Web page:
"If Hogwarts was in down-town New York, this is what Harry Potter would have turned out like."

Jerry Bruckheimer.  Nicolas Cage.  This, for me, is one of the most successful partnerships in Hollywood - Con Air, Gone in Sixty Seconds, National Treasure - the list goes on and on and on.  For the most part, the films are never going to be Oscar winning material, but what then provide by the bucket load is pure entertainment value - I defy you to watch one of them and feel short changed.  Fair enough, it might not change your life, but you won't view it as 2 hours of your life that you'll never get back. 

Generally, Bruckheimer's films tend to lean towards an adult male audience.  The Sorcerer's Apprentice bucks that trend and is aimed quite firmly at that most fickle of audiences - the  'tweens'.  As such, it's a little too combative for the little ones, but at the same time is far from a Harry Potter for grown-ups.  This middling ground is perhaps the greatest weakness of the film - there is a sense that Bruckheimer isn't really comfortable with this target audience, and as such the focus of the film tends to waver somewhat.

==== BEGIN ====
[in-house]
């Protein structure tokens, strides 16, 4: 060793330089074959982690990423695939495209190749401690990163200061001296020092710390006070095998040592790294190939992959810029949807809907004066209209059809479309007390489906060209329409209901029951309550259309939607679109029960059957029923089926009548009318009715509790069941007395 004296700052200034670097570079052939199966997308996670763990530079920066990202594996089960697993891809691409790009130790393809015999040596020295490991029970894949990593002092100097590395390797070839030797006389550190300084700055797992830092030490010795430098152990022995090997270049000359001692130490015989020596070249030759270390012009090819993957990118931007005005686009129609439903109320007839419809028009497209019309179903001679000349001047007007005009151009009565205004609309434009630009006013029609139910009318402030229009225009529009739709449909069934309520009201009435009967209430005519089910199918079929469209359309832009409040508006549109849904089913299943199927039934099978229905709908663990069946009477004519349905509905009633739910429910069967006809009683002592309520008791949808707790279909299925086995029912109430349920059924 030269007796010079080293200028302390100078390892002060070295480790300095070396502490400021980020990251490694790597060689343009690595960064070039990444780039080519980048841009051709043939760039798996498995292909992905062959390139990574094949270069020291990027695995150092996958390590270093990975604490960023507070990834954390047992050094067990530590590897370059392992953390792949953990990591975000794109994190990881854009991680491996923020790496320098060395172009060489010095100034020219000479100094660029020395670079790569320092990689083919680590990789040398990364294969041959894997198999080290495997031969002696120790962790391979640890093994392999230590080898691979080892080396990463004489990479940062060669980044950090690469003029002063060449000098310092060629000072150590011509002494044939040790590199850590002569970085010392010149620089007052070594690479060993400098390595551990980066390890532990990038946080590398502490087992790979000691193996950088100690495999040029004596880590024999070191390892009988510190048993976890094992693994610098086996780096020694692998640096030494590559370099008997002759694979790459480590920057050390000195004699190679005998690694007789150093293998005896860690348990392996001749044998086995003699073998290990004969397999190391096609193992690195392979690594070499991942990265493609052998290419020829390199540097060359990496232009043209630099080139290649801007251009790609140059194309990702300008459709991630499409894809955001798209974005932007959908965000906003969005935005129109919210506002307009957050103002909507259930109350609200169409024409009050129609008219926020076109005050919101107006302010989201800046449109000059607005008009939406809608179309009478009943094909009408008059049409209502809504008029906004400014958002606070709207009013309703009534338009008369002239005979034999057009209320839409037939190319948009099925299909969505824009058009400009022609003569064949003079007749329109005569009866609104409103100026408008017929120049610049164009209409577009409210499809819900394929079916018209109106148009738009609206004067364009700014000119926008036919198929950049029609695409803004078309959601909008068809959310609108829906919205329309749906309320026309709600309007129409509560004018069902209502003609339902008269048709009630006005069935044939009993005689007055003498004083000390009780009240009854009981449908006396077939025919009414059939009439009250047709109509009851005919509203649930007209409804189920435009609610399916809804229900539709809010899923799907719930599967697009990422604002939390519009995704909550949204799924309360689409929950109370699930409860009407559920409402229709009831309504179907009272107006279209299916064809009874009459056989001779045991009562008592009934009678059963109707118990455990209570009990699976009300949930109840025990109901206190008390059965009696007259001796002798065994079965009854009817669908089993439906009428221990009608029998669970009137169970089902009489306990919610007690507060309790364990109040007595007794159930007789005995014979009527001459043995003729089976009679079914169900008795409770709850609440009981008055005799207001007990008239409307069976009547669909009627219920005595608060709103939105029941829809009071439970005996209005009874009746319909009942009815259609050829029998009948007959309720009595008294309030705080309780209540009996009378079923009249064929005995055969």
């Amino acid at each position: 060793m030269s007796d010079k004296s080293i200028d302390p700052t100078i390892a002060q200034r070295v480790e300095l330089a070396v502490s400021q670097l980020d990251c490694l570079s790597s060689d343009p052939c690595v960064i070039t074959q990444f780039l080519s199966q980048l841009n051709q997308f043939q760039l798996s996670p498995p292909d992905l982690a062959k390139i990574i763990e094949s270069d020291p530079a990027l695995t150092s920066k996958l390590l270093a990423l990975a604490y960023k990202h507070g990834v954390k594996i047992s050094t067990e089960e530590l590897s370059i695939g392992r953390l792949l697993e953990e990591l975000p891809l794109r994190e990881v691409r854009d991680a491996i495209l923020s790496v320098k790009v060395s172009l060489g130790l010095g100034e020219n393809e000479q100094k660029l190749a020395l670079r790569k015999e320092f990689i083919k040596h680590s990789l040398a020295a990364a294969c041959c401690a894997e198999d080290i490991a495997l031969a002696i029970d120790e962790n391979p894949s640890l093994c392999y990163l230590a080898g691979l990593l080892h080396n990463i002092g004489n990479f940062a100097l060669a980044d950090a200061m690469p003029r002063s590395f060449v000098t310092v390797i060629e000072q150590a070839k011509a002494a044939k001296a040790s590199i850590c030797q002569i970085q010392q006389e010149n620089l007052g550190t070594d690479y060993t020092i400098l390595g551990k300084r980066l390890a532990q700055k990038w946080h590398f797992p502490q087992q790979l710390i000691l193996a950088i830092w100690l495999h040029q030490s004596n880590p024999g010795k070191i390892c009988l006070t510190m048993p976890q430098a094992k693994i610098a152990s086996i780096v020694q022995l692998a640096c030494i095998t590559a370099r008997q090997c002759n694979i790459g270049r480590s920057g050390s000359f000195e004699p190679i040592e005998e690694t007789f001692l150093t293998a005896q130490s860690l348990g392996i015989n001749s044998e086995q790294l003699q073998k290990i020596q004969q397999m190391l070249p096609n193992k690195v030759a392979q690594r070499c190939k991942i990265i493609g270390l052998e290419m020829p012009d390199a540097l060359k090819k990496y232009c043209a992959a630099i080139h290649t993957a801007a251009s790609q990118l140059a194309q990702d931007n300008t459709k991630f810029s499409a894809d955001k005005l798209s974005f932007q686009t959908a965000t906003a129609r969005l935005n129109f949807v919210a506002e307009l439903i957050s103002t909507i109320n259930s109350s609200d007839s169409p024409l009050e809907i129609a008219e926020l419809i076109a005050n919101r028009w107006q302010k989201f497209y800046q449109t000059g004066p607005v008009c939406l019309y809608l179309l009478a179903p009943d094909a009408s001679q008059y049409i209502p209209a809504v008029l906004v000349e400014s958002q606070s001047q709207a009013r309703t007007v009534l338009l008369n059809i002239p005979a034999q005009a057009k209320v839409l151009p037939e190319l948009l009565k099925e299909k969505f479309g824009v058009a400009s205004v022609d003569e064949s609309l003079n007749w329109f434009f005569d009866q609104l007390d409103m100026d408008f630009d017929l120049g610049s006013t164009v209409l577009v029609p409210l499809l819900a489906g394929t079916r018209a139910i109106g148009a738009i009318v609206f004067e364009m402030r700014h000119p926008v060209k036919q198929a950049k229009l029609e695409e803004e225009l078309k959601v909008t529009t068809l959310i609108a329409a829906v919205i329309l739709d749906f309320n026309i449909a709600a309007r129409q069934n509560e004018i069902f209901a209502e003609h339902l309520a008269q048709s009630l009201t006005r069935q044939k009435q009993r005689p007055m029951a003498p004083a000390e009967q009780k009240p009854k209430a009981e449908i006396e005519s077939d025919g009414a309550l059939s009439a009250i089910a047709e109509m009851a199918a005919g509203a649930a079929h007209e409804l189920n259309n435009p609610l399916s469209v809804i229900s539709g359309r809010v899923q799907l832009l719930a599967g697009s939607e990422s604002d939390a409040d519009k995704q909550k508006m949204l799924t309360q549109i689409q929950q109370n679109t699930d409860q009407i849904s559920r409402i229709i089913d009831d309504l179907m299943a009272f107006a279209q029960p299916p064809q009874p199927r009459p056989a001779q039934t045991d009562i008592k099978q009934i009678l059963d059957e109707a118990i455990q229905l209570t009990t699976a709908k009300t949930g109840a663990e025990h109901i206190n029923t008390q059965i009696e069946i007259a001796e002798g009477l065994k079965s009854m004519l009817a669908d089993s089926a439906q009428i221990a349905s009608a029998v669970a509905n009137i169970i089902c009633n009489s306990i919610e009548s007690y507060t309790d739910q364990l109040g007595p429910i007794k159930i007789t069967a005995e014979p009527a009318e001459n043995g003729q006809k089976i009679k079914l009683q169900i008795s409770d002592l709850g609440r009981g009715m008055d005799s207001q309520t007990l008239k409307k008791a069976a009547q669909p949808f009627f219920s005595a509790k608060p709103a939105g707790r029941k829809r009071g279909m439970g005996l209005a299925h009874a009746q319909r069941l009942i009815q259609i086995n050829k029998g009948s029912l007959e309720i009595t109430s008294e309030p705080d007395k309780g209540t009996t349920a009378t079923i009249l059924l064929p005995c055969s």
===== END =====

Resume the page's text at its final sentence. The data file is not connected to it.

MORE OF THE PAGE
That said, there is still entertainment aplenty.  Comic one liners are sprinkled liberally throughout the film, and of course there are plenty of fireballs being thrown around.  Perhaps the strongest element of the film is the seamless way in which the special effects have been utilised - at no point do they interfere or appear out of place, and they provide the film with some of its better set pieces - a surprisingly good car chase (although perhaps not so given Bruckheimer's history) one of the stand out scenes. 

The Sorcerer's Apprentice is far from a bad film.  I enjoyed certain elements, but ultimately found that the film lacked cohesion, moving from set piece to set piece with a fairly flimsy overarching plot.  It's saving grace is that the target audience won't really give a monkeys, preferring instead to focus on the excellent special effects and dreaming of the day they can make things move with a twitch of their hand.